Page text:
A coalition of eight LIRR unions, whose members have not had a contract in four years, had pressed for terms that had been recommended by two different White House-selected mediation panels — a 17% rise over six years, with 2% for health care, but no changes to the pension arrangement.

Anthony Simon, a coalition spokesman and negotiator, thanked Cuomo, calling him “a no-nonsense leader who knew what it took to get this deal done.”


“It was a long road; it was a tough road. But . . . we were able to come to an agreement that is definitely, definitely a ratifiable, fair agreement,” he added.

At times over the last few weeks, such an agreement did not seem possible. On Monday, for instance, MTA Chairman Tom Prendergast walked out of talks after just 45 minutes, leading Simon to say a strike was 100% certain come Sunday.


Cuomo, who has played the hero in labor negotiations before, most recently for subway and bus workers earlier this year, lauded Simon for being reasonable once talks resumed. “He is aggressive — I respect that; but at the end of the day he was not reckless, and he was not irresponsible,” the governor said.

Simon said membership — conductors, track workers, mechanics, electricians and others, who make an annual salary of about $65,000 and get $20,000 more in overtime — would approve the agreement by mid-August. The MTA board will vote on it in September.


Expressions of praise for Cuomo from elected officials were almost as common as ones of relief from riders, who were bracing for a strike at the end of a federally mandated cooling-off period — 12:01 a.m. Sunday.

“This is good news for hundreds of thousands of riders who will continue to have the transit service they rely on,” Mayor de Blasio said after thanking Cuomo and negotiators on both sides. “It’s also an agreement that respects the workforce that does very difficult and dangerous work.”

 

The LIRR, which has had five strikes in the previous 35 years, the most recent spanning three days in June 1994, is an economic engine for the region and a life-blood for Long Island. The railroad also maintains 24 stations in Queens and Brooklyn, from which 37,000 riders board morning Manhattan-bound trains each day. A strike would have cost the region $50 million per day in lost economic activity, according to a report from state Controller Thomas DiNapoli.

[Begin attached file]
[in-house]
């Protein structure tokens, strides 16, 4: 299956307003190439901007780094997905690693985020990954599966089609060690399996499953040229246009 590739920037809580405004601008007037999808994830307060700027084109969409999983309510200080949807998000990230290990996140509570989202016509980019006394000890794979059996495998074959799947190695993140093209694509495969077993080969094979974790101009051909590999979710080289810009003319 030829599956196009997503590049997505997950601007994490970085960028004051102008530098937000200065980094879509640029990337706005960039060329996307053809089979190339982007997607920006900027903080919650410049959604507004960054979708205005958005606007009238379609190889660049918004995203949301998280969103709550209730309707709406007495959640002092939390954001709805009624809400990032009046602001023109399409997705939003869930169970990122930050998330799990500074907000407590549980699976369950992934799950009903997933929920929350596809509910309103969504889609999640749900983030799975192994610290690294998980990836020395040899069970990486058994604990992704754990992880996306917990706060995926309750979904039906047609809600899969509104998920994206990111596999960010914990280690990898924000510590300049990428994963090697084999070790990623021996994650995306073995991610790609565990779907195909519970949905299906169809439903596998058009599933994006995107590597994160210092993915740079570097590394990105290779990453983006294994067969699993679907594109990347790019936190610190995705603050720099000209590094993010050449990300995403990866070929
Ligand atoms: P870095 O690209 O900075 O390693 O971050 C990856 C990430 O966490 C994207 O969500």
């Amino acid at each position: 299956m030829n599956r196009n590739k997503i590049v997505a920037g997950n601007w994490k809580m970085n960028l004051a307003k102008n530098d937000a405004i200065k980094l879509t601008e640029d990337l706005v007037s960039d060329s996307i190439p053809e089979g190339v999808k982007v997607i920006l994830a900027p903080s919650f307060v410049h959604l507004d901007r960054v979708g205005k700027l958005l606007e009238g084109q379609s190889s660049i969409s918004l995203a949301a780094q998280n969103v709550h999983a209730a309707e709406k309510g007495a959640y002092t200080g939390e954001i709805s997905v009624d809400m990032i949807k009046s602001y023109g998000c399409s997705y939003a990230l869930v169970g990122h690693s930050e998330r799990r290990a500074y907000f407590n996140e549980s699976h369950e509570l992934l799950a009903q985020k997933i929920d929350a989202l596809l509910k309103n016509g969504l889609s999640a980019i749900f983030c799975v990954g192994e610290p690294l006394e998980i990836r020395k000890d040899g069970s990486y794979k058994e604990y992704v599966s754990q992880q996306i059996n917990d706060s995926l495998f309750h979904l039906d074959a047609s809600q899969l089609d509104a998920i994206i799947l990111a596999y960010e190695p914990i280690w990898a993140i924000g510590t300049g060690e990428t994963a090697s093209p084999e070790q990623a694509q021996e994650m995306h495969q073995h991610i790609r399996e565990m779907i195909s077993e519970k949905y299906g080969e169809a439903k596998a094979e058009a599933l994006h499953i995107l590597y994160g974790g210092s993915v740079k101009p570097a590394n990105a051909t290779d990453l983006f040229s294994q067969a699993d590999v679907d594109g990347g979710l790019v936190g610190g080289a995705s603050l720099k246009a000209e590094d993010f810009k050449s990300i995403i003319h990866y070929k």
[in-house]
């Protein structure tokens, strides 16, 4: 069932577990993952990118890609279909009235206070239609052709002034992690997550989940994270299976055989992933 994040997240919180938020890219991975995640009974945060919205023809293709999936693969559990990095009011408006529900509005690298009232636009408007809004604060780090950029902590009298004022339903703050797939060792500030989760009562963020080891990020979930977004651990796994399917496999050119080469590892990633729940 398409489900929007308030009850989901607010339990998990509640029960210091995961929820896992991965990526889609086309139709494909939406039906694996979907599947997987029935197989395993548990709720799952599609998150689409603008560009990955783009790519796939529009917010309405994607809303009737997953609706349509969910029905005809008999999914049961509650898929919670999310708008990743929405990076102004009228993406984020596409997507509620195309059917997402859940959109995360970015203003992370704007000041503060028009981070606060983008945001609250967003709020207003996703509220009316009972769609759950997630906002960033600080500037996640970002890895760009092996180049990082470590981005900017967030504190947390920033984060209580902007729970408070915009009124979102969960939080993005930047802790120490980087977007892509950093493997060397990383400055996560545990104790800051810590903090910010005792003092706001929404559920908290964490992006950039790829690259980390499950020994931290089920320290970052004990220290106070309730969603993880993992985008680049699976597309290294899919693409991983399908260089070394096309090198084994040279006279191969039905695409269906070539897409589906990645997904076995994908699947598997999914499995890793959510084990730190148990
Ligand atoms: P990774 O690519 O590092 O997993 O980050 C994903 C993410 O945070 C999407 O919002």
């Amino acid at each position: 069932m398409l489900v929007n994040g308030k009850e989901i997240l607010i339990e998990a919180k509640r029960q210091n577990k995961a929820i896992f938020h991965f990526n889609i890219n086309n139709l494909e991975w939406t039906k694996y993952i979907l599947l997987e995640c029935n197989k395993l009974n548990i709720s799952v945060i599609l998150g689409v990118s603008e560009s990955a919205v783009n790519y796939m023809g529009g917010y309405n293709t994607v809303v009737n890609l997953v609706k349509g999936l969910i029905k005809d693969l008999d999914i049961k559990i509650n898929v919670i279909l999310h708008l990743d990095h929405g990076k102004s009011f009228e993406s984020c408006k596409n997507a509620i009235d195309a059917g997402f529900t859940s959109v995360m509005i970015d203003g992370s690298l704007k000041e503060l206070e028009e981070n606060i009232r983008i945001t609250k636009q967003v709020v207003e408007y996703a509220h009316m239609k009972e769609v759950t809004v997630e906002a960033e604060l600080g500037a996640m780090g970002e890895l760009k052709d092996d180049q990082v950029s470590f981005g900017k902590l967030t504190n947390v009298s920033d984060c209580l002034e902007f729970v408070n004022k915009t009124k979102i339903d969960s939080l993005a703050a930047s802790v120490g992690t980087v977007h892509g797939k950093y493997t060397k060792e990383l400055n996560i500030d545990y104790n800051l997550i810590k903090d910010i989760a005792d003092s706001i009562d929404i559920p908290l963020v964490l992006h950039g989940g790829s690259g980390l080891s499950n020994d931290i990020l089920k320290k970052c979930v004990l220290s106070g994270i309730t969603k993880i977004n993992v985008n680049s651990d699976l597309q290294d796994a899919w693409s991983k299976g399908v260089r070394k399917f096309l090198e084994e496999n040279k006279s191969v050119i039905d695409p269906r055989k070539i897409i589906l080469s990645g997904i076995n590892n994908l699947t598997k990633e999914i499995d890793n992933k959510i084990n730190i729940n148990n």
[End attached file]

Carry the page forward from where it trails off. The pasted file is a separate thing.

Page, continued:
The deal was deliverance from the possibility of painfully long commutes for riders, who were staring at few alternative options beyond traffic-snarled highways and sardine-can-like conditions on subways.

Michael Belohlavek, 68, who commutes between Glen Cove, L.I., and Manhattan, said he didn’t know what he was going to do. “I’m really glad they averted the strike,” he said. “I wish they had done it sooner, but that’s just the way these negotiations go — it’s a question of brinksmanship.”

Brian Kravs, 63, who commutes from East Rockaway, L.I., into the city on workdays, said he had planned to take a ferry from the Rockaways. “I can’t deny anybody making money. They all need raises,” he said. “But if they’re getting raises by inconveniencing me and other commuters, that kind of rubs me the wrong way.”

Jonathan Rosen, 38, a Manhattanite who uses the LIRR to visit Long Island beaches and his mother in Long Beach, said simply: “The summer is saved.”